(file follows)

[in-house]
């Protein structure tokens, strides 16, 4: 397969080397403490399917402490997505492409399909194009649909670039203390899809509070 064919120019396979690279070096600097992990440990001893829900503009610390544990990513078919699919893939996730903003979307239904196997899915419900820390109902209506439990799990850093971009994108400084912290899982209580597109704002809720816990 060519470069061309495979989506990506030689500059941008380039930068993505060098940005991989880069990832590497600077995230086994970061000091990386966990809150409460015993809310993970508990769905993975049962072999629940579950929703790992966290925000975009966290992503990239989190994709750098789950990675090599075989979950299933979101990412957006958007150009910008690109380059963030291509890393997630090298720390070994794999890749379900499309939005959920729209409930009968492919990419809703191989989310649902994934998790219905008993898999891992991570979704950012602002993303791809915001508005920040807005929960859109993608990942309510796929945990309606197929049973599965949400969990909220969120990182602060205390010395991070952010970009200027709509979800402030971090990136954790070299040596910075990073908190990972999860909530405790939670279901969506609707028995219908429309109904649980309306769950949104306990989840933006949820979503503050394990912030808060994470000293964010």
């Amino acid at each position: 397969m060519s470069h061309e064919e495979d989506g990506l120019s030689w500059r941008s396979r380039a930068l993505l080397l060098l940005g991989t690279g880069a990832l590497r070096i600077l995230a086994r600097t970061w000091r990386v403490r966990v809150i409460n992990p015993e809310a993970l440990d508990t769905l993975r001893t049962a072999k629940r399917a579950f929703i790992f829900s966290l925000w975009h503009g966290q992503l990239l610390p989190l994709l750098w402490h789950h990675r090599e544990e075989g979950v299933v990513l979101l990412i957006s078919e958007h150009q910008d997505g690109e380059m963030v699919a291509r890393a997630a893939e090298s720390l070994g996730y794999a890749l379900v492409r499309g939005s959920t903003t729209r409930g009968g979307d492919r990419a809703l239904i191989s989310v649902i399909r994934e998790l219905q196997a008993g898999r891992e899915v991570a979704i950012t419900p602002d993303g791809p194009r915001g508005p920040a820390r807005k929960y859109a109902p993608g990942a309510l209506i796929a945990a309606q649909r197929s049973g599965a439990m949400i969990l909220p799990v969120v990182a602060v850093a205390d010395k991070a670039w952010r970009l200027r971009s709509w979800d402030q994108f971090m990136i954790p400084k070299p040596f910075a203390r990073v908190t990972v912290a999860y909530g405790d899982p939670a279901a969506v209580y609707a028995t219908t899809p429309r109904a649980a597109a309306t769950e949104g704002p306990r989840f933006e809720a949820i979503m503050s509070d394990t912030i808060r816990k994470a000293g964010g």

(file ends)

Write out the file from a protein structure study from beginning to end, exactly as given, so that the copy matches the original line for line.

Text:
[in-house]
């Protein structure tokens, strides 16, 4: 397969080397403490399917402490997505492409399909194009649909670039203390899809509070 064919120019396979690279070096600097992990440990001893829900503009610390544990990513078919699919893939996730903003979307239904196997899915419900820390109902209506439990799990850093971009994108400084912290899982209580597109704002809720816990 060519470069061309495979989506990506030689500059941008380039930068993505060098940005991989880069990832590497600077995230086994970061000091990386966990809150409460015993809310993970508990769905993975049962072999629940579950929703790992966290925000975009966290992503990239989190994709750098789950990675090599075989979950299933979101990412957006958007150009910008690109380059963030291509890393997630090298720390070994794999890749379900499309939005959920729209409930009968492919990419809703191989989310649902994934998790219905008993898999891992991570979704950012602002993303791809915001508005920040807005929960859109993608990942309510796929945990309606197929049973599965949400969990909220969120990182602060205390010395991070952010970009200027709509979800402030971090990136954790070299040596910075990073908190990972999860909530405790939670279901969506609707028995219908429309109904649980309306769950949104306990989840933006949820979503503050394990912030808060994470000293964010």
């Amino acid at each position: 397969m060519s470069h061309e064919e495979d989506g990506l120019s030689w500059r941008s396979r380039a930068l993505l080397l060098l940005g991989t690279g880069a990832l590497r070096i600077l995230a086994r600097t970061w000091r990386v403490r966990v809150i409460n992990p015993e809310a993970l440990d508990t769905l993975r001893t049962a072999k629940r399917a579950f929703i790992f829900s966290l925000w975009h503009g966290q992503l990239l610390p989190l994709l750098w402490h789950h990675r090599e544990e075989g979950v299933v990513l979101l990412i957006s078919e958007h150009q910008d997505g690109e380059m963030v699919a291509r890393a997630a893939e090298s720390l070994g996730y794999a890749l379900v492409r499309g939005s959920t903003t729209r409930g009968g979307d492919r990419a809703l239904i191989s989310v649902i399909r994934e998790l219905q196997a008993g898999r891992e899915v991570a979704i950012t419900p602002d993303g791809p194009r915001g508005p920040a820390r807005k929960y859109a109902p993608g990942a309510l209506i796929a945990a309606q649909r197929s049973g599965a439990m949400i969990l909220p799990v969120v990182a602060v850093a205390d010395k991070a670039w952010r970009l200027r971009s709509w979800d402030q994108f971090m990136i954790p400084k070299p040596f910075a203390r990073v908190t990972v912290a999860y909530g405790d899982p939670a279901a969506v209580y609707a028995t219908t899809p429309r109904a649980a597109a309306t769950e949104g704002p306990r989840f933006e809720a949820i979503m503050s509070d394990t912030i808060r816990k994470a000293g964010g």